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Refactoring Databases: Evolutionary Database Design



For years the norm for developers was to work in an iterative and incremental manner but for database developers to work in a more serial manner. The predominance of evolutionary development methods make it clear that the two groups need to work in the same manner to be productive as a team. Pramod presents material from "Refactoring Databases " on implementing evolutionary database development.


Pramod Sadalage is the co-author of the 2007 Jolt Productivity Award winning "Refactoring Databases: Evolutionary Database Development" and author of "Recipes for Continuous Database Integration". Pramod works as a DBA and developer at ThoughtWorks on large custom-developed applications which use agile. He has pioneered the practices and processes of agility in the database.

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Recorded at:

Mar 06, 2009

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Community comments

  • Refactoring Databases

    by John Owens,

    Your message is awaiting moderation. Thank you for participating in the discussion.

    The techniques employed in Refactoring Databases might well achieve all that is implied in this article. However, I think that the approach as outlined is flawed in that it suggests that changes to the corporate data structure can be determined from within a computer system.

    A change is only required within a computer system when the existing system does not meet a business need or a business need changes or a new business need occurs.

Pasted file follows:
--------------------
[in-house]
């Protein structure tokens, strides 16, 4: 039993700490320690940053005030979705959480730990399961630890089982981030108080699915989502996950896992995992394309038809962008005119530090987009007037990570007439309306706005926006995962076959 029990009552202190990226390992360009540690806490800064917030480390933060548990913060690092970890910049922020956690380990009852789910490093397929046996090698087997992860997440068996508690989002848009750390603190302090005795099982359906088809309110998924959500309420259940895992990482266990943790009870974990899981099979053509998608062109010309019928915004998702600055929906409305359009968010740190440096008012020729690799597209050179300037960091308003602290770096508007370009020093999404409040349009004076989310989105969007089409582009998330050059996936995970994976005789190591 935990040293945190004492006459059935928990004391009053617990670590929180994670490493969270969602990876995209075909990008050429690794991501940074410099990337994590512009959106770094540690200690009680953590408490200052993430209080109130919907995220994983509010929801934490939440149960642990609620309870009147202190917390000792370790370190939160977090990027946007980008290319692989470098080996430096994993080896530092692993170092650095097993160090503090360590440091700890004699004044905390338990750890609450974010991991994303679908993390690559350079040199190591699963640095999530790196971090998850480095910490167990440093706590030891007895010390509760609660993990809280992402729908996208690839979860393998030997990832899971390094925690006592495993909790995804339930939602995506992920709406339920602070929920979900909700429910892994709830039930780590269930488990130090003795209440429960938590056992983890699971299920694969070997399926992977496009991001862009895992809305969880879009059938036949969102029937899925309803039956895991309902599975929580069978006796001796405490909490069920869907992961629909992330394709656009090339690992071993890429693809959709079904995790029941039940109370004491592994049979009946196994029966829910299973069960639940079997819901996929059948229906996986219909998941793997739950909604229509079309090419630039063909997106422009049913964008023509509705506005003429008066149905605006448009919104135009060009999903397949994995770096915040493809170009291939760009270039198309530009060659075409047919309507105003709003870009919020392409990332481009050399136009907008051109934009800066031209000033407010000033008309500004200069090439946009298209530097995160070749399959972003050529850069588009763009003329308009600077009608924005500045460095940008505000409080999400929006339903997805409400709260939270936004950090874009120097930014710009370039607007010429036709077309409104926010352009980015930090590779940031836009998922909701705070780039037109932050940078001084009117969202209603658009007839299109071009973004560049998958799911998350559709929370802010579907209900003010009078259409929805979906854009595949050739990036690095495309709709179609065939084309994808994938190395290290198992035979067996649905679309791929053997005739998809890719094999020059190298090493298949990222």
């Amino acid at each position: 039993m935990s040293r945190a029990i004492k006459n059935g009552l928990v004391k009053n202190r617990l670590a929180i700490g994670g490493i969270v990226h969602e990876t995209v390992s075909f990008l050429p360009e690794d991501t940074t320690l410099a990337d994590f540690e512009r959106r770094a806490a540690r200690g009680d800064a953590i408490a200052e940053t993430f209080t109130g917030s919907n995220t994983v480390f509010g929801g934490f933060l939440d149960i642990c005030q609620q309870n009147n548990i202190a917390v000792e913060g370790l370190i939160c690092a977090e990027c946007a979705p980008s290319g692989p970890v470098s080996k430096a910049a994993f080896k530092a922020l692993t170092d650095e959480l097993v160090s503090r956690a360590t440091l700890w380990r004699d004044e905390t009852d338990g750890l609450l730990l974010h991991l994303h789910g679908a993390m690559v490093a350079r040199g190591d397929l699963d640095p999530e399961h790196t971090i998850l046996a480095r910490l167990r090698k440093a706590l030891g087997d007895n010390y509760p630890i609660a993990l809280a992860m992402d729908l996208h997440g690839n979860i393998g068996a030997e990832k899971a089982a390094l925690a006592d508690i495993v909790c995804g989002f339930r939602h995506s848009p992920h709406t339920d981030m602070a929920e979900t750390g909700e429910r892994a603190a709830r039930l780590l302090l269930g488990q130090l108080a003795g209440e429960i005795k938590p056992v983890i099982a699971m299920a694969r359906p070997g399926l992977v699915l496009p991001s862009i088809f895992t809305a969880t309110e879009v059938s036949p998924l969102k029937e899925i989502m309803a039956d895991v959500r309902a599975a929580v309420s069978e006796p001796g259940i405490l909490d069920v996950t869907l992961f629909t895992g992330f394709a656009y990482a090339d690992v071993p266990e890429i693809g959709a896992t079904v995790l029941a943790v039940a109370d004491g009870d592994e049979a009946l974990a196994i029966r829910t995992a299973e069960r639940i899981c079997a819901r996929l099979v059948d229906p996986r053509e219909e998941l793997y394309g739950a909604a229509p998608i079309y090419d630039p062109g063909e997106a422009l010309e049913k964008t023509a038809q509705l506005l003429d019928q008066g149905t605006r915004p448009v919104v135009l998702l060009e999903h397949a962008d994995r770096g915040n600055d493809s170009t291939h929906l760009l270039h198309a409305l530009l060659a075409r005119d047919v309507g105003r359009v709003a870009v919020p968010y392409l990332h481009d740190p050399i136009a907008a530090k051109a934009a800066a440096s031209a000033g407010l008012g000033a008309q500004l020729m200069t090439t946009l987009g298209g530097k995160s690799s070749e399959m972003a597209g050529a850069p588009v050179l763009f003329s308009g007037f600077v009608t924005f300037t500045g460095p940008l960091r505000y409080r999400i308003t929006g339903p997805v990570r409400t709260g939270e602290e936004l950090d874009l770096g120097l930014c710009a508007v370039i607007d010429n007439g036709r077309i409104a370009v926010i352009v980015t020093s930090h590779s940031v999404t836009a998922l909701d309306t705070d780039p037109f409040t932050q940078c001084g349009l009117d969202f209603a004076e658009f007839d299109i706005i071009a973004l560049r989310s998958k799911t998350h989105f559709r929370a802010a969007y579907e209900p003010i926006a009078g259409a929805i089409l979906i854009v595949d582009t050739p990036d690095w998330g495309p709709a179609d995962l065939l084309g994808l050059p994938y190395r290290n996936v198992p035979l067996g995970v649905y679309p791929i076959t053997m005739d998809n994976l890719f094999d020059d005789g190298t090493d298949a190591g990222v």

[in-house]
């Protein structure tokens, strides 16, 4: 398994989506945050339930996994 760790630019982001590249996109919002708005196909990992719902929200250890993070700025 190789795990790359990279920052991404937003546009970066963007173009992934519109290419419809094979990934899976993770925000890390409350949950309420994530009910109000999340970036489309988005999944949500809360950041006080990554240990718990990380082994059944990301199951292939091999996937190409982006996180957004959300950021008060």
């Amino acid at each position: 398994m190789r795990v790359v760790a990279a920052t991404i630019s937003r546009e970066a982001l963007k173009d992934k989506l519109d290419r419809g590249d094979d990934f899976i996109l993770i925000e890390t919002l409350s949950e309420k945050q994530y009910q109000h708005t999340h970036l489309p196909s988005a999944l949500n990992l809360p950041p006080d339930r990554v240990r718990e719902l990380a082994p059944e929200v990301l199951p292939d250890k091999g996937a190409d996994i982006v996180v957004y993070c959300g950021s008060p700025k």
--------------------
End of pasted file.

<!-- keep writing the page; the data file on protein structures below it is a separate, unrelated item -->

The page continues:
So all such needs are driven from outside the system. If the overall data/information structure of the enterprise does not meet this new need then it must be amended. If that part of the structure supported by the computer system is amended then the system must be amended to make it support the structure.

    So change is always driven by the information needs of the business. Systems must change to support the business. They are not the business, they do not drive change.

  • Re: Refactoring Databases

    by Jim Arnold,

    Your message is awaiting moderation. Thank you for participating in the discussion.


    I don't see any conflict here; the users request a feature, the developers need to change the system in order to support the new feature. Refactoring is driven by change, and its goal is to reduce the cost of change.

  • Re: Refactoring Databases

    by Fadzlan Yahya,

    Your message is awaiting moderation. Thank you for participating in the discussion.


    Did you watched the presentation? What the presenter proposing are methods to cope with changes that are driven by business needs.

    I understand your concern if you are talking about refactoring per se, without any external events that triggers it, just for the sake of refactoring.

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